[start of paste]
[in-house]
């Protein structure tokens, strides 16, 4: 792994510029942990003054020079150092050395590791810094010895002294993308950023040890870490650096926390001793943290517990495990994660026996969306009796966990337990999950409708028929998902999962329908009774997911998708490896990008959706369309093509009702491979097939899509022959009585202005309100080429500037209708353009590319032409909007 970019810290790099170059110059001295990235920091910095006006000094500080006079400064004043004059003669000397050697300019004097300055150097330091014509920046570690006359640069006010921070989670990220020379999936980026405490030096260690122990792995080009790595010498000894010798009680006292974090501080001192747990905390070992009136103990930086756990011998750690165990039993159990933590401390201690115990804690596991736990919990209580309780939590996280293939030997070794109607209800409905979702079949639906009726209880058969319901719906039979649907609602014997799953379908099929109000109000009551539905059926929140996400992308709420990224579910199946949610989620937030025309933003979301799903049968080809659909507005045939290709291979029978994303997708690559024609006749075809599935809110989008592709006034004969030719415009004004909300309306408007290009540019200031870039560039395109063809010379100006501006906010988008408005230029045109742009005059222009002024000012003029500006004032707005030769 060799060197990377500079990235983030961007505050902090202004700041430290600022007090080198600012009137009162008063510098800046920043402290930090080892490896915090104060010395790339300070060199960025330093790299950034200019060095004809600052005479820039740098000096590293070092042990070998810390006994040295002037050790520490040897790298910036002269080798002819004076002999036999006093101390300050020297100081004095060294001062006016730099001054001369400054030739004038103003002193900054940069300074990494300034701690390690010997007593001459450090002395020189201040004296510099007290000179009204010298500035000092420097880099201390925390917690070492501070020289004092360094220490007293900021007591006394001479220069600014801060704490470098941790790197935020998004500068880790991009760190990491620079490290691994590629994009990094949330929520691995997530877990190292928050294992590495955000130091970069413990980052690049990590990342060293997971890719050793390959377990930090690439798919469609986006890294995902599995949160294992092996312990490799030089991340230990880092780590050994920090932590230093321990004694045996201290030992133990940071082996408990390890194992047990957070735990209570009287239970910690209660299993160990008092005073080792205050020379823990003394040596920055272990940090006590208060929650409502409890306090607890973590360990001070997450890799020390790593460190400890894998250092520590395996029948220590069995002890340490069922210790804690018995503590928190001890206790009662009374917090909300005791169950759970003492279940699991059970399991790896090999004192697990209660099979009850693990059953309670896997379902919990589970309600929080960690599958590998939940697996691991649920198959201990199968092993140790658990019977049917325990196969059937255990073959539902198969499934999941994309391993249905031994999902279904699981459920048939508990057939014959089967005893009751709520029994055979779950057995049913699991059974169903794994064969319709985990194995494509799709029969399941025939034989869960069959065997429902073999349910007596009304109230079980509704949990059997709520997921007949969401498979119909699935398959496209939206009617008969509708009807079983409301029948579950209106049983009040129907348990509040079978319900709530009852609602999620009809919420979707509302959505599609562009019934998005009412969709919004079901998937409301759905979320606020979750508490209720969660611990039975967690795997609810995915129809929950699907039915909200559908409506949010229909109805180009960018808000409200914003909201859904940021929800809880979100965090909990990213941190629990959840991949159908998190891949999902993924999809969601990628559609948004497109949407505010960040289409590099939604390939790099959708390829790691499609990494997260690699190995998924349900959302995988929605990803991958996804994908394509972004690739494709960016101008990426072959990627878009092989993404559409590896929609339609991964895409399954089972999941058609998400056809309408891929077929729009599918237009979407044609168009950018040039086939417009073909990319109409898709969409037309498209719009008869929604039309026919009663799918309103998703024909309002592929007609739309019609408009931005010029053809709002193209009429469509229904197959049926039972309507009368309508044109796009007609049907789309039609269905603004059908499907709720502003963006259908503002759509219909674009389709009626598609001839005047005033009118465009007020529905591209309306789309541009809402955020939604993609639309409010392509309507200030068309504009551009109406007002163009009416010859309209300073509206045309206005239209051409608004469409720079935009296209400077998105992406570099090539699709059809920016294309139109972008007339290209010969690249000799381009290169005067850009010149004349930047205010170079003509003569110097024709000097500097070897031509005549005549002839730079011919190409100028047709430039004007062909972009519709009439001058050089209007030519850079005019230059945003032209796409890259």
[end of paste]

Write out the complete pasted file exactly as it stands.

[in-house]
């Protein structure tokens, strides 16, 4: 792994510029942990003054020079150092050395590791810094010895002294993308950023040890870490650096926390001793943290517990495990994660026996969306009796966990337990999950409708028929998902999962329908009774997911998708490896990008959706369309093509009702491979097939899509022959009585202005309100080429500037209708353009590319032409909007 970019810290790099170059110059001295990235920091910095006006000094500080006079400064004043004059003669000397050697300019004097300055150097330091014509920046570690006359640069006010921070989670990220020379999936980026405490030096260690122990792995080009790595010498000894010798009680006292974090501080001192747990905390070992009136103990930086756990011998750690165990039993159990933590401390201690115990804690596991736990919990209580309780939590996280293939030997070794109607209800409905979702079949639906009726209880058969319901719906039979649907609602014997799953379908099929109000109000009551539905059926929140996400992308709420990224579910199946949610989620937030025309933003979301799903049968080809659909507005045939290709291979029978994303997708690559024609006749075809599935809110989008592709006034004969030719415009004004909300309306408007290009540019200031870039560039395109063809010379100006501006906010988008408005230029045109742009005059222009002024000012003029500006004032707005030769 060799060197990377500079990235983030961007505050902090202004700041430290600022007090080198600012009137009162008063510098800046920043402290930090080892490896915090104060010395790339300070060199960025330093790299950034200019060095004809600052005479820039740098000096590293070092042990070998810390006994040295002037050790520490040897790298910036002269080798002819004076002999036999006093101390300050020297100081004095060294001062006016730099001054001369400054030739004038103003002193900054940069300074990494300034701690390690010997007593001459450090002395020189201040004296510099007290000179009204010298500035000092420097880099201390925390917690070492501070020289004092360094220490007293900021007591006394001479220069600014801060704490470098941790790197935020998004500068880790991009760190990491620079490290691994590629994009990094949330929520691995997530877990190292928050294992590495955000130091970069413990980052690049990590990342060293997971890719050793390959377990930090690439798919469609986006890294995902599995949160294992092996312990490799030089991340230990880092780590050994920090932590230093321990004694045996201290030992133990940071082996408990390890194992047990957070735990209570009287239970910690209660299993160990008092005073080792205050020379823990003394040596920055272990940090006590208060929650409502409890306090607890973590360990001070997450890799020390790593460190400890894998250092520590395996029948220590069995002890340490069922210790804690018995503590928190001890206790009662009374917090909300005791169950759970003492279940699991059970399991790896090999004192697990209660099979009850693990059953309670896997379902919990589970309600929080960690599958590998939940697996691991649920198959201990199968092993140790658990019977049917325990196969059937255990073959539902198969499934999941994309391993249905031994999902279904699981459920048939508990057939014959089967005893009751709520029994055979779950057995049913699991059974169903794994064969319709985990194995494509799709029969399941025939034989869960069959065997429902073999349910007596009304109230079980509704949990059997709520997921007949969401498979119909699935398959496209939206009617008969509708009807079983409301029948579950209106049983009040129907348990509040079978319900709530009852609602999620009809919420979707509302959505599609562009019934998005009412969709919004079901998937409301759905979320606020979750508490209720969660611990039975967690795997609810995915129809929950699907039915909200559908409506949010229909109805180009960018808000409200914003909201859904940021929800809880979100965090909990990213941190629990959840991949159908998190891949999902993924999809969601990628559609948004497109949407505010960040289409590099939604390939790099959708390829790691499609990494997260690699190995998924349900959302995988929605990803991958996804994908394509972004690739494709960016101008990426072959990627878009092989993404559409590896929609339609991964895409399954089972999941058609998400056809309408891929077929729009599918237009979407044609168009950018040039086939417009073909990319109409898709969409037309498209719009008869929604039309026919009663799918309103998703024909309002592929007609739309019609408009931005010029053809709002193209009429469509229904197959049926039972309507009368309508044109796009007609049907789309039609269905603004059908499907709720502003963006259908503002759509219909674009389709009626598609001839005047005033009118465009007020529905591209309306789309541009809402955020939604993609639309409010392509309507200030068309504009551009109406007002163009009416010859309209300073509206045309206005239209051409608004469409720079935009296209400077998105992406570099090539699709059809920016294309139109972008007339290209010969690249000799381009290169005067850009010149004349930047205010170079003509003569110097024709000097500097070897031509005549005549002839730079011919190409100028047709430039004007062909972009519709009439001058050089209007030519850079005019230059945003032209796409890259």